Every operator voiced concerns that margins are razor thin as cost increases cannot be passed on to the consumer. 

Banks have been indiscriminate in cutting credit and loans to businesses and Black Dog Ballroom have had to rely on private investors and efficient use of cash flow to finance new projects. 

Many see the high cost of business rates and parking as factors that could bring the current growth to a halt. 

Ms Farman said: “Rates are ridiculous! I think the Government want people to go out of business. They are still basing them on the turnover from 2008 and no one’s still operating at those levels.” 

The extended parking charges introduced last year mean car owners have to pay to use parking bays from 8am to 8pm, even on Sundays. 

Mr Ward said: “Look at the Trafford Centre. It’s free to park there but here charges have gone up and meters are everywhere.” 

They also have the same fear as every other small business owner – the fear that supermarkets will encroach on their business by offering a cheaper alternative. 

Blue PigBlue PigCleo Farman said: “We run at full capacity but you know that some people, students in particular, are taking advantage of cheap supermarket booze before they come.” 

Roger Ward again: “We’re competing with supermarkets, we’re competing with the Trafford Centre, we’re competing with people dining at home, and so our job is to offer an experience people can’t have anywhere else.” 

The growth in the bar and restaurant sector indicates a boom but there are still many pitfalls for food and drink operators. 

While there is confidence this is underpinned by fear especially of factors outside their control that might jeopardise careful planning or a commitment to quality.

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6 comments so far, continue the conversation, write a comment.

SmittySeptember 19th 2012.

Where's the evidence that retail is "crashing and burning" in the city centre? There are, admittedly, about seven units going on King St, but this doesn't appear to be a systematic symbol of the recession as they seem to be mostly shops that have relocated elsewhere. There's no vacant units on Market Street at all, and the Arndale seems to be doing pretty well. The only major vacant unit I can think off the top of my head is the old Habitat building. Oh, and Nobles Amusements on Picc Gdns (although that has only just closed).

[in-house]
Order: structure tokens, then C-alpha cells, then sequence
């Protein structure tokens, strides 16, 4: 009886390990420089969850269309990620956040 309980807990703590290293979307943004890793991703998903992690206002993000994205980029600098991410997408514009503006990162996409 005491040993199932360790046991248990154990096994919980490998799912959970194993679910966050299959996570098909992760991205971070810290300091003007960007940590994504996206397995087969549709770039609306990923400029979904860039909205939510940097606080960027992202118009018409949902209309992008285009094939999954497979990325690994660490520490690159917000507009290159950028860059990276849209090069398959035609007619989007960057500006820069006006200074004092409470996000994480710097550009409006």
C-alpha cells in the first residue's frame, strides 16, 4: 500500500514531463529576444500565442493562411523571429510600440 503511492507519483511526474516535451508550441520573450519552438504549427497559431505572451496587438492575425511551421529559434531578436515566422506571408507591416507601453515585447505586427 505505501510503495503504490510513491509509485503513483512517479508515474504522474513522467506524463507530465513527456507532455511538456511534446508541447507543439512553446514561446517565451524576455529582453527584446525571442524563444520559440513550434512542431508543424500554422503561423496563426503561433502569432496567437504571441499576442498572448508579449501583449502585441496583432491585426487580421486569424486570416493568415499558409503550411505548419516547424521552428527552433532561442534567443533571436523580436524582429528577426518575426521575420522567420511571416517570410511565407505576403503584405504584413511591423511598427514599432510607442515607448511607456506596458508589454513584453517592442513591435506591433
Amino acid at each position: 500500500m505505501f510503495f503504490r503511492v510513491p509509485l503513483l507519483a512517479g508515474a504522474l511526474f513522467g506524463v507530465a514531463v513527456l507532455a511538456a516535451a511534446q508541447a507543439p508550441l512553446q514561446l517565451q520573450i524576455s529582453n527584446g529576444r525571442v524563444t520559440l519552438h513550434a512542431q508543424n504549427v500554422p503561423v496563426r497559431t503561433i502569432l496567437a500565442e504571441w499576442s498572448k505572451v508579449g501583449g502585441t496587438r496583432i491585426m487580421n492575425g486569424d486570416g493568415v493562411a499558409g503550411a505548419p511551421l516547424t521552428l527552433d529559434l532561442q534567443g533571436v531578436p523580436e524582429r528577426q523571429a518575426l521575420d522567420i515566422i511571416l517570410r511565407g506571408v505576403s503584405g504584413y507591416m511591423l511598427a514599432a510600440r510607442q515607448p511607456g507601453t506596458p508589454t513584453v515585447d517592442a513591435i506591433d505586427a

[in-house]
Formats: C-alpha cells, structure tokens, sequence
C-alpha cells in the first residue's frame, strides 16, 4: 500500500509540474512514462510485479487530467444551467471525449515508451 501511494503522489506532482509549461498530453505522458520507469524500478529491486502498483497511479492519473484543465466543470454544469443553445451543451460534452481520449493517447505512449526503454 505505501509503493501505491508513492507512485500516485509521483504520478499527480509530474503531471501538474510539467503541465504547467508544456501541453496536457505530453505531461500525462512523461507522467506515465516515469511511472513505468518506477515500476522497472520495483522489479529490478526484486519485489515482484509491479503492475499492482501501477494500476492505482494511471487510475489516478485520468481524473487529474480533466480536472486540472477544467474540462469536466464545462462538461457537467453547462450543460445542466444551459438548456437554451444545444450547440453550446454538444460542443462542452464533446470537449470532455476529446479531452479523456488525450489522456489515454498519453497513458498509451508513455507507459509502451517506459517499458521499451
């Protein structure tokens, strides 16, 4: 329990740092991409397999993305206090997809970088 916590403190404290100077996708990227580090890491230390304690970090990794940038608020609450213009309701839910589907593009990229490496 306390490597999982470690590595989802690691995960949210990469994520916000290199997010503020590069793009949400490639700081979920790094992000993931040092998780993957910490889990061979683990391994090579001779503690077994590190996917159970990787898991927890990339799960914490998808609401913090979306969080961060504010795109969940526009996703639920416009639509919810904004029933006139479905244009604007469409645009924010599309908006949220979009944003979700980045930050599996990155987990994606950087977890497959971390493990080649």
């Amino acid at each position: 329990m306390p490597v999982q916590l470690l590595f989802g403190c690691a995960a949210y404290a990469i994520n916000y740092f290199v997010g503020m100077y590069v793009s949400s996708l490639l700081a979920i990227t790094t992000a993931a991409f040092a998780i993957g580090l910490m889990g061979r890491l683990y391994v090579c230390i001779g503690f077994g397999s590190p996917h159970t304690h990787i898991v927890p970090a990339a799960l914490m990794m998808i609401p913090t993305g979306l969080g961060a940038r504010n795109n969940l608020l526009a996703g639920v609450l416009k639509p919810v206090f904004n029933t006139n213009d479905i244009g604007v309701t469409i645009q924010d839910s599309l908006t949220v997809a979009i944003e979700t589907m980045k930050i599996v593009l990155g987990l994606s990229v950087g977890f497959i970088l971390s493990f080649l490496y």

So, basically, can you back up your second paragraph?

Ghostly TomSeptember 19th 2012.

I wondered about recession in the retail in Manchester as well. Apart from the odd unit here and there everywhere seems quite full. It would be good to get something in the Habitat building but I though that place on Piccadilly Gardens was going to become a Waitrose. Do Waitrose do bargain, own brand lager and cider btw?

JoanSeptember 20th 2012.

There’s a fantastic array of restaurants and bars in Manchester city centre. In the main the good ones survive, prosper, and even grow, while the poor quality providers struggle on or quit. I regularly eat out on a Saturday at pre-theatre time and find we need to book, so the demand is there. What I would welcome is more bars with a really continental offer, such as serving coffee late at night. There’s room for a post-theatre market as well as a pre-theatre.

Kieron McGlassonSeptember 20th 2012.

Can we have some decent clubs that play decent music please its all bar bar bar drink drink drink yawn yawn yawn

Kevin PeelSeptember 20th 2012.

I like the focus on quality in this article, which should be the aim of all bars and restaurants in the city centre. It's great to see the sector thriving but those at the bottom end bring the whole scene down, attracting the wrong crowds and causing a nuisance to the surrounding community. We also need more diversity to ensure that Manchester city centre is a night-time destination for those seeking more than just alchohol and it's great to see more laid back cafe/bars like Home Sweet Home springing up.

1 Response: Reply To This...
James KaySeptember 21st 2012.

Odd that the owners of these successful establishments cite parking as a major threat. They must have missed your 'consultation' or their views were simply ignored... like those of the voters/ManCon readers.